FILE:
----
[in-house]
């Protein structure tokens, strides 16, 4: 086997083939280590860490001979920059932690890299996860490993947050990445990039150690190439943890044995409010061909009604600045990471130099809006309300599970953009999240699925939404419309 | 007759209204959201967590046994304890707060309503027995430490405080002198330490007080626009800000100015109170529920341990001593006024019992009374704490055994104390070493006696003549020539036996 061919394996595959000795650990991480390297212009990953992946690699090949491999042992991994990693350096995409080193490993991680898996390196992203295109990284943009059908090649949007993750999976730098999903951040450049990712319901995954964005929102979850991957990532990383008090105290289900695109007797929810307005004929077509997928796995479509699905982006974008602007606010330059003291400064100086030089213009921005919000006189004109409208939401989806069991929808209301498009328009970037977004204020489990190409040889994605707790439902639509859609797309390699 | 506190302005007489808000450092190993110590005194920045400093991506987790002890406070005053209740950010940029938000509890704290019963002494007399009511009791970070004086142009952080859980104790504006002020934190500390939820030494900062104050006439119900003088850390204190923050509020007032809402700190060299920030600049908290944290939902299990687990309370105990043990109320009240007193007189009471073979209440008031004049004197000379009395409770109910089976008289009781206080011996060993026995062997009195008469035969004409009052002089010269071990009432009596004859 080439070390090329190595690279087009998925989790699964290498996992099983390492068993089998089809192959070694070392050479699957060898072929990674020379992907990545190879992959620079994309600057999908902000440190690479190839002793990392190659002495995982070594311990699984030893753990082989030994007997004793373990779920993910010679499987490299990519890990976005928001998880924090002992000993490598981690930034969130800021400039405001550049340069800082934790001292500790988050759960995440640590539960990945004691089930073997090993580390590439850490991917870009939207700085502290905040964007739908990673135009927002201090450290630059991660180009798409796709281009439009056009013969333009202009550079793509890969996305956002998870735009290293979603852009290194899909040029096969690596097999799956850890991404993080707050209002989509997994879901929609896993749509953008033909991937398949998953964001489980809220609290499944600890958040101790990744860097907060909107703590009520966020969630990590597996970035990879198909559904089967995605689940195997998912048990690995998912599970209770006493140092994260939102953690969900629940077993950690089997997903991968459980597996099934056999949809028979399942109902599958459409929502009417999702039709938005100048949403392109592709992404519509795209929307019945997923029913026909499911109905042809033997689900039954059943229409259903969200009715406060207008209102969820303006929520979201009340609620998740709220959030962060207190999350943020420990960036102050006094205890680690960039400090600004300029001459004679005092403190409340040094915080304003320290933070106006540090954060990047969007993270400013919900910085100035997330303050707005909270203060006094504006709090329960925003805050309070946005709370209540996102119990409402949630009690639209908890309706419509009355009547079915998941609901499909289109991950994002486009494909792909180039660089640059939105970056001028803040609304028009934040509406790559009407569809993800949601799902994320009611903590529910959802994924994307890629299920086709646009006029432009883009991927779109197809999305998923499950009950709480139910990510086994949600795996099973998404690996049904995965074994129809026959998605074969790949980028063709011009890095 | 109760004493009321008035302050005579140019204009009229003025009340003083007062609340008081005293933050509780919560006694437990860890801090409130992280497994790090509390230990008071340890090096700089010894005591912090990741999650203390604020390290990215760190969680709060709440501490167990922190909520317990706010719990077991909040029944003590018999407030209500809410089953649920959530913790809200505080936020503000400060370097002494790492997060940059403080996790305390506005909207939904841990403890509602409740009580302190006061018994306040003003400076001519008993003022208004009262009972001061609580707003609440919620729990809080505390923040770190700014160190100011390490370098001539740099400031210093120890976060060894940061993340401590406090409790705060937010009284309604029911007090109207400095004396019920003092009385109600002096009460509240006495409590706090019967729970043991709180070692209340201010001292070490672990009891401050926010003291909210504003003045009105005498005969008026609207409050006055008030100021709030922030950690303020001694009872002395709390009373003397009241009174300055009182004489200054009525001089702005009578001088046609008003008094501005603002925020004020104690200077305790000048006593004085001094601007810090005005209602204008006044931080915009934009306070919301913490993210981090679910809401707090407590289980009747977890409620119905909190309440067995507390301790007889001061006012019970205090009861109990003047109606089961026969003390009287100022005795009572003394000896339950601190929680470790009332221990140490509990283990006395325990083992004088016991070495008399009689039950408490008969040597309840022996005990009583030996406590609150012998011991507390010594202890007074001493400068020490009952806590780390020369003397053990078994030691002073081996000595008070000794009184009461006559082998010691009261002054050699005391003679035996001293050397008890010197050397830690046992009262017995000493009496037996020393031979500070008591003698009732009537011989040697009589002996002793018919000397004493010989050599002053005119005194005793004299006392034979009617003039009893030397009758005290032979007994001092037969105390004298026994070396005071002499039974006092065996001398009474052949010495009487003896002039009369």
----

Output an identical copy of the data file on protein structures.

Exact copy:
[in-house]
């Protein structure tokens, strides 16, 4: 086997083939280590860490001979920059932690890299996860490993947050990445990039150690190439943890044995409010061909009604600045990471130099809006309300599970953009999240699925939404419309 | 007759209204959201967590046994304890707060309503027995430490405080002198330490007080626009800000100015109170529920341990001593006024019992009374704490055994104390070493006696003549020539036996 061919394996595959000795650990991480390297212009990953992946690699090949491999042992991994990693350096995409080193490993991680898996390196992203295109990284943009059908090649949007993750999976730098999903951040450049990712319901995954964005929102979850991957990532990383008090105290289900695109007797929810307005004929077509997928796995479509699905982006974008602007606010330059003291400064100086030089213009921005919000006189004109409208939401989806069991929808209301498009328009970037977004204020489990190409040889994605707790439902639509859609797309390699 | 506190302005007489808000450092190993110590005194920045400093991506987790002890406070005053209740950010940029938000509890704290019963002494007399009511009791970070004086142009952080859980104790504006002020934190500390939820030494900062104050006439119900003088850390204190923050509020007032809402700190060299920030600049908290944290939902299990687990309370105990043990109320009240007193007189009471073979209440008031004049004197000379009395409770109910089976008289009781206080011996060993026995062997009195008469035969004409009052002089010269071990009432009596004859 080439070390090329190595690279087009998925989790699964290498996992099983390492068993089998089809192959070694070392050479699957060898072929990674020379992907990545190879992959620079994309600057999908902000440190690479190839002793990392190659002495995982070594311990699984030893753990082989030994007997004793373990779920993910010679499987490299990519890990976005928001998880924090002992000993490598981690930034969130800021400039405001550049340069800082934790001292500790988050759960995440640590539960990945004691089930073997090993580390590439850490991917870009939207700085502290905040964007739908990673135009927002201090450290630059991660180009798409796709281009439009056009013969333009202009550079793509890969996305956002998870735009290293979603852009290194899909040029096969690596097999799956850890991404993080707050209002989509997994879901929609896993749509953008033909991937398949998953964001489980809220609290499944600890958040101790990744860097907060909107703590009520966020969630990590597996970035990879198909559904089967995605689940195997998912048990690995998912599970209770006493140092994260939102953690969900629940077993950690089997997903991968459980597996099934056999949809028979399942109902599958459409929502009417999702039709938005100048949403392109592709992404519509795209929307019945997923029913026909499911109905042809033997689900039954059943229409259903969200009715406060207008209102969820303006929520979201009340609620998740709220959030962060207190999350943020420990960036102050006094205890680690960039400090600004300029001459004679005092403190409340040094915080304003320290933070106006540090954060990047969007993270400013919900910085100035997330303050707005909270203060006094504006709090329960925003805050309070946005709370209540996102119990409402949630009690639209908890309706419509009355009547079915998941609901499909289109991950994002486009494909792909180039660089640059939105970056001028803040609304028009934040509406790559009407569809993800949601799902994320009611903590529910959802994924994307890629299920086709646009006029432009883009991927779109197809999305998923499950009950709480139910990510086994949600795996099973998404690996049904995965074994129809026959998605074969790949980028063709011009890095 | 109760004493009321008035302050005579140019204009009229003025009340003083007062609340008081005293933050509780919560006694437990860890801090409130992280497994790090509390230990008071340890090096700089010894005591912090990741999650203390604020390290990215760190969680709060709440501490167990922190909520317990706010719990077991909040029944003590018999407030209500809410089953649920959530913790809200505080936020503000400060370097002494790492997060940059403080996790305390506005909207939904841990403890509602409740009580302190006061018994306040003003400076001519008993003022208004009262009972001061609580707003609440919620729990809080505390923040770190700014160190100011390490370098001539740099400031210093120890976060060894940061993340401590406090409790705060937010009284309604029911007090109207400095004396019920003092009385109600002096009460509240006495409590706090019967729970043991709180070692209340201010001292070490672990009891401050926010003291909210504003003045009105005498005969008026609207409050006055008030100021709030922030950690303020001694009872002395709390009373003397009241009174300055009182004489200054009525001089702005009578001088046609008003008094501005603002925020004020104690200077305790000048006593004085001094601007810090005005209602204008006044931080915009934009306070919301913490993210981090679910809401707090407590289980009747977890409620119905909190309440067995507390301790007889001061006012019970205090009861109990003047109606089961026969003390009287100022005795009572003394000896339950601190929680470790009332221990140490509990283990006395325990083992004088016991070495008399009689039950408490008969040597309840022996005990009583030996406590609150012998011991507390010594202890007074001493400068020490009952806590780390020369003397053990078994030691002073081996000595008070000794009184009461006559082998010691009261002054050699005391003679035996001293050397008890010197050397830690046992009262017995000493009496037996020393031979500070008591003698009732009537011989040697009589002996002793018919000397004493010989050599002053005119005194005793004299006392034979009617003039009893030397009758005290032979007994001092037969105390004298026994070396005071002499039974006092065996001398009474052949010495009487003896002039009369």